Mini Linter step 5

https://www.codecademy.com/paths/web-development/tracks/web-dev-js-arrays-loops-objects/modules/learn-javascript-iterators/projects/mini-linter

Hi guys,
I’ve humbly returned here in order to hopefully gain insight before jumping on the back of someone who’s far more experienced to show me a play by play in a youtube video.

I’ve been stuck on this step for the last 4 hours and cannot figure out what i’m doing wrong.
The code below is what i’ve put together for this step but the issue with this code is that the console log portion returns each iteration of the code followed by either true or false. I’m somewhat happy because it lets me know that my code is functioning correctly but what more can I do? Why is my code not spitting out a whole number when i use console.log instead of each iteration.Send Help, i’m never going to finish this career path. :sob: :sob:

let story = 'Last weekend, I took literally the most beautiful bike ride of my life. The route is called "The 9W to Nyack" and it actually stretches all the way from Riverside Park in Manhattan to South Nyack, New Jersey. It\'s really an adventure from beginning to end! It is a 48 mile loop and it basically took me an entire day. I stopped at Riverbank State Park to take some extremely artsy photos. It was a short stop, though, because I had a really long way left to go. After a quick photo op at the very popular Little Red Lighthouse, I began my trek across the George Washington Bridge into New Jersey. The GW is actually very long - 4,760 feet! I was already very tired by the time I got to the other side. An hour later, I reached Greenbrook Nature Sanctuary, an extremely beautiful park along the coast of the Hudson. Something that was very surprising to me was that near the end of the route you actually cross back into New York! At this point, you are very close to the end.'; let overusedWords = ['really', 'very', 'basically']; let unnecessaryWords = ['extremely', 'literally', 'actually' ]; // splitting the initial story into sperate elements let storyWords = story.split(' '); //log the number of words in new story; console.log(storyWords.length); //Iterateover the unnecessary words const betterWords = storyWords.filter(word => { if (unnecessaryWords.includes(word) === false) { return word; } }); for (let i=0; i<overusedWords.length; i++) { const totalUsed = betterWords.filter(word => { return word === overusedWords[i]; }); console.log('The total times ' + overusedWords[i] + ' was used: ' + totalUsed.length); }; for (let i=0; i<storyWords.length; i++) { const numSentences = storyWords.some(periods => { if (periods.includes('.') || periods.includes('!')) { return periods === storyWords[i]; } }); console.log(numSentences) };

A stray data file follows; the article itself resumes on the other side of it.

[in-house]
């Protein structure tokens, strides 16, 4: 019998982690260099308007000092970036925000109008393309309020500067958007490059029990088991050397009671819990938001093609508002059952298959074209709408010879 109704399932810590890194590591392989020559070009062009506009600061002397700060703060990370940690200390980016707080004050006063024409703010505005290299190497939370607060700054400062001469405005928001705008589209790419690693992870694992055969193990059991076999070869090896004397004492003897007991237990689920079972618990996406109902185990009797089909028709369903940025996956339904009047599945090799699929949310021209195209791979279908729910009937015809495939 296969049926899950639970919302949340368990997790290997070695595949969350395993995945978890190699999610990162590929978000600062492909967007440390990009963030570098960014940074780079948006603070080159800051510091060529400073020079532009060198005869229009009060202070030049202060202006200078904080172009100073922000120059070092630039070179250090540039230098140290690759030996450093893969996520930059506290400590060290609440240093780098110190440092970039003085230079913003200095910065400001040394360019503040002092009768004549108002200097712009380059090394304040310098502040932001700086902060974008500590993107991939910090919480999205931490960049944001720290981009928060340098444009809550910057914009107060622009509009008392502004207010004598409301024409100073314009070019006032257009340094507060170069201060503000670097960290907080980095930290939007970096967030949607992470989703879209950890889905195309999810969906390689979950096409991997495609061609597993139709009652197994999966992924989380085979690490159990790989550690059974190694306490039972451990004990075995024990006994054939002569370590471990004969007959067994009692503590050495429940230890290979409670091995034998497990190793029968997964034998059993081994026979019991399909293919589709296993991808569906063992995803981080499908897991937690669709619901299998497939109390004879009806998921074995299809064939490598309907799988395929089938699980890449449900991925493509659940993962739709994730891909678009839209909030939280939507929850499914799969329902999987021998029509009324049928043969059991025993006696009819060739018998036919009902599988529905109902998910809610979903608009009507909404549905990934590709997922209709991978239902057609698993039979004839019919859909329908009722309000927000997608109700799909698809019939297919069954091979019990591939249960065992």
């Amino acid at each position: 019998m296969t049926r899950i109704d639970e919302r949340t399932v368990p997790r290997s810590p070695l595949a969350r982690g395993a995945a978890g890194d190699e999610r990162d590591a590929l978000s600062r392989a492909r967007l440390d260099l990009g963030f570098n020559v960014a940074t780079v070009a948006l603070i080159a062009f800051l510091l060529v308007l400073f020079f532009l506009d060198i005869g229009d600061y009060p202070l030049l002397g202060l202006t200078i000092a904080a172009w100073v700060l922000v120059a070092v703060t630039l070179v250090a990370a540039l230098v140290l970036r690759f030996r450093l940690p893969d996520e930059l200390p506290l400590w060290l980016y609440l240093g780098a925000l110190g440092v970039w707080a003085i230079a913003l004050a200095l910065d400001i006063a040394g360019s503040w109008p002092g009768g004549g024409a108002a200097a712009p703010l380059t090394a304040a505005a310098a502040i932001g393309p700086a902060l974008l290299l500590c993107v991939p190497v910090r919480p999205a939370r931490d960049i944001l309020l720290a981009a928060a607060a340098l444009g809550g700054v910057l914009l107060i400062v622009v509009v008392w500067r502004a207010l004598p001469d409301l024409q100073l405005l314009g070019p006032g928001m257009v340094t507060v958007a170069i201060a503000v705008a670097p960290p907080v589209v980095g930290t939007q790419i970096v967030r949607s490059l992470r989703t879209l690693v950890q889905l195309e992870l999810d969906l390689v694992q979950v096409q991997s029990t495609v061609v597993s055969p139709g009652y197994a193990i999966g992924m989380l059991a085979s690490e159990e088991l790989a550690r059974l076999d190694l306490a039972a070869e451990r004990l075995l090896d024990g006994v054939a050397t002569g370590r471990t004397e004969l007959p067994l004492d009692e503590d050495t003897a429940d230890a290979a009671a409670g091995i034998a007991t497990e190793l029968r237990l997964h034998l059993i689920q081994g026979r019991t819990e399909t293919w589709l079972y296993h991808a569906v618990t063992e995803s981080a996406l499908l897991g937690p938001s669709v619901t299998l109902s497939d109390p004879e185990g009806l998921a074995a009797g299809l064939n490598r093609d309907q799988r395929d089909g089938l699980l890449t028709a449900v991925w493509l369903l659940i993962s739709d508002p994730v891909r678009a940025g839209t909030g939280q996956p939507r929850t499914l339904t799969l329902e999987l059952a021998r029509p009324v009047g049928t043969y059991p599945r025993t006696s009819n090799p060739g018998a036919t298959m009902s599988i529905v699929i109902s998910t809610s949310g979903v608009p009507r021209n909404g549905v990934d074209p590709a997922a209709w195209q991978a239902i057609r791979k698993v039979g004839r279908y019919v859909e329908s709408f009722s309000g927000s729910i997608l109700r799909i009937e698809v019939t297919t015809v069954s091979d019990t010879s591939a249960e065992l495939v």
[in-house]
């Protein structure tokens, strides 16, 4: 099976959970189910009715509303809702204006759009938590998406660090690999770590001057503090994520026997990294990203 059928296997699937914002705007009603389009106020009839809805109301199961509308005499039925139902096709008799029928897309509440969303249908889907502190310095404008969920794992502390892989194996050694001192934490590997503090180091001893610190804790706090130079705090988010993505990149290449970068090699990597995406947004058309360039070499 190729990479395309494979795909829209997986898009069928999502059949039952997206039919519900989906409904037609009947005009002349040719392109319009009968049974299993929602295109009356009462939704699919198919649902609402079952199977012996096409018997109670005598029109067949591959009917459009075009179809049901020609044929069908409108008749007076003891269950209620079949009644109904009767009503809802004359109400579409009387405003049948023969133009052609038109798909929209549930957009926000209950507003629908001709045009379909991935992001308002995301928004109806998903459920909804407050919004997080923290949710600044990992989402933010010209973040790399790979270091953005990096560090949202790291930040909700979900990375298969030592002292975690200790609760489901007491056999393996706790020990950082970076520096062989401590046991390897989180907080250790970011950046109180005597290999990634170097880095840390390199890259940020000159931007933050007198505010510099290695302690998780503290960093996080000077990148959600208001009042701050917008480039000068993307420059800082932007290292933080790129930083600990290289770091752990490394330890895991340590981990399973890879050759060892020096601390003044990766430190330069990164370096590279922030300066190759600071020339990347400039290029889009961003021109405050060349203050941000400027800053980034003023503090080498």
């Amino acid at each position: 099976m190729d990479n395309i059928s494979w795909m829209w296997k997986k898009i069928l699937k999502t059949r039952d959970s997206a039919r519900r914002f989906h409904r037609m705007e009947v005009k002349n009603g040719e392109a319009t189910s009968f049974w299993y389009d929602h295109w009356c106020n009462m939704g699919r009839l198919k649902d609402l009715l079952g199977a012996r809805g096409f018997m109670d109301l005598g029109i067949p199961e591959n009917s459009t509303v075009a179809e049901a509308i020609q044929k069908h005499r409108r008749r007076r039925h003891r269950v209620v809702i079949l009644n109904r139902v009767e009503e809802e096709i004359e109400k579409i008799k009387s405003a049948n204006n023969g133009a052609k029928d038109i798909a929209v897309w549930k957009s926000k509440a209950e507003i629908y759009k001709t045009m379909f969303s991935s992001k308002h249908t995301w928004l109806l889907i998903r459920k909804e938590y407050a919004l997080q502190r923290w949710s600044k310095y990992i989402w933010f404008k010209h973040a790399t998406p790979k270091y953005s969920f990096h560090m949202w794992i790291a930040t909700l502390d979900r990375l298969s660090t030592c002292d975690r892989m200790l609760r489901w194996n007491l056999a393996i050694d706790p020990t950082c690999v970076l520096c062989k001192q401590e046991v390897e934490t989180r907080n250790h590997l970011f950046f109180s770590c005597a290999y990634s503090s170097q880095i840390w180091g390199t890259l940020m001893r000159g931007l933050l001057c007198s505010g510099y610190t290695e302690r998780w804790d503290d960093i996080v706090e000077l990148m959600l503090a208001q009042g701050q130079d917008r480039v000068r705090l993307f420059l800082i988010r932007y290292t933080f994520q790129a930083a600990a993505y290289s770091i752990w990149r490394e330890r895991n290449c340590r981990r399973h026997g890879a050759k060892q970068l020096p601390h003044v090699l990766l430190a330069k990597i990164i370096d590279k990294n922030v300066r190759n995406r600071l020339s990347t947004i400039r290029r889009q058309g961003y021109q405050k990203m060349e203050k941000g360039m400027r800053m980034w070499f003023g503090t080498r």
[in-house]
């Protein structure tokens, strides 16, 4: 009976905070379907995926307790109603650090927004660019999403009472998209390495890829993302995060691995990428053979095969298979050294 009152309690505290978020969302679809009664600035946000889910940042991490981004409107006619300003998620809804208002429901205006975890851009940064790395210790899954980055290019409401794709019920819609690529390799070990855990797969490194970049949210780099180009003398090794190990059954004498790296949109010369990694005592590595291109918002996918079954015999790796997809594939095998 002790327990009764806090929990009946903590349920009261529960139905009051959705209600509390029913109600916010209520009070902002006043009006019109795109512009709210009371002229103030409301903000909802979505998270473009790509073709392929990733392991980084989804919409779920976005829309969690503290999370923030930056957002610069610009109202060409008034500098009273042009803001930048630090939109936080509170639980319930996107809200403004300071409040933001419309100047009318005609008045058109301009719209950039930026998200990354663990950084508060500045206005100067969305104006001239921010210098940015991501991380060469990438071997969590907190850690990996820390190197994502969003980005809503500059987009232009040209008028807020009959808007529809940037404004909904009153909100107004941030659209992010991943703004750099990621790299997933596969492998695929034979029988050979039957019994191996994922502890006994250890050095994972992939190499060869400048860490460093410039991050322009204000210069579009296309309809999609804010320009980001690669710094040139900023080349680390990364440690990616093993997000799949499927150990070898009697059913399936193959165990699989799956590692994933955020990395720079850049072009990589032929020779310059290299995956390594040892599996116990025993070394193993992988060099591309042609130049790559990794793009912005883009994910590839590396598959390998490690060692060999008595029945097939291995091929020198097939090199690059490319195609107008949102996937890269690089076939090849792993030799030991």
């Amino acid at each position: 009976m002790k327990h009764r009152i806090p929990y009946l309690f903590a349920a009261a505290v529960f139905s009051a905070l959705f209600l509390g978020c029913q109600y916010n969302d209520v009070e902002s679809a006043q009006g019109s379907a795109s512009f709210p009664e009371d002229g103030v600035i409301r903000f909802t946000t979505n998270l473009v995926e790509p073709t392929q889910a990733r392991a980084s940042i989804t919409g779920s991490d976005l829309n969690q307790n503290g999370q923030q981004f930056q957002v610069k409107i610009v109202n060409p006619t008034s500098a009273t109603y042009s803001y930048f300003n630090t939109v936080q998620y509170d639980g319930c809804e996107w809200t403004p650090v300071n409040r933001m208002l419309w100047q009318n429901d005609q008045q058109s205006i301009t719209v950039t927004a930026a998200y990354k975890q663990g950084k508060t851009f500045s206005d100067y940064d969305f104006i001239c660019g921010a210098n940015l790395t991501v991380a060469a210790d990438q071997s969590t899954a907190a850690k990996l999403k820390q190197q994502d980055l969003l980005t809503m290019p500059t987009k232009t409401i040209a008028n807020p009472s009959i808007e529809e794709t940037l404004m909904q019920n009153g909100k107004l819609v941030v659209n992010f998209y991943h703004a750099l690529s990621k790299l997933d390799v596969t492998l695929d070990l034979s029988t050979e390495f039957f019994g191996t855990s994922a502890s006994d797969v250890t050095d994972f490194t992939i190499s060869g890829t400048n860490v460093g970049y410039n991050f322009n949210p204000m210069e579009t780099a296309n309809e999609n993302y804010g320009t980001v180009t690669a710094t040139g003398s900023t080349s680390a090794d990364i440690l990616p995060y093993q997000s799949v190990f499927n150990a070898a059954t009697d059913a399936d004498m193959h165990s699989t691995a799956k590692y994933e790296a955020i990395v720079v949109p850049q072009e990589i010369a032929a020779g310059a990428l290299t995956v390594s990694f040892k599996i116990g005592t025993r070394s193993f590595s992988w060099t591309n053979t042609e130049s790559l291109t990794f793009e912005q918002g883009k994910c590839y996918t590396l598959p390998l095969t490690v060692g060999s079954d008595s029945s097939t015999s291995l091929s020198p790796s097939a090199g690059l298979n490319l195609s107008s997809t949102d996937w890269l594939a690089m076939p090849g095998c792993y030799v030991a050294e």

A filter only takes a predicate function, a conditional, and nothing else. We don’t use if in the function, or even a statement of any kind. A simple condition in the form of an expression is all that is required or expected.

c = a.filter(x => ! b.includes(x))

c will not have any of the words in b.


Later

Considering the need to preserve the original sentence structure and punctuation. Linting is done with a scalpel, not a sword. Still giving this some thought.

We do need a reliable list of the words, themselves so will spin one off and hold it at the side.

There is one instance of an escaped character in a contraction which it won’t hurt to replace with the word, ‘is’`.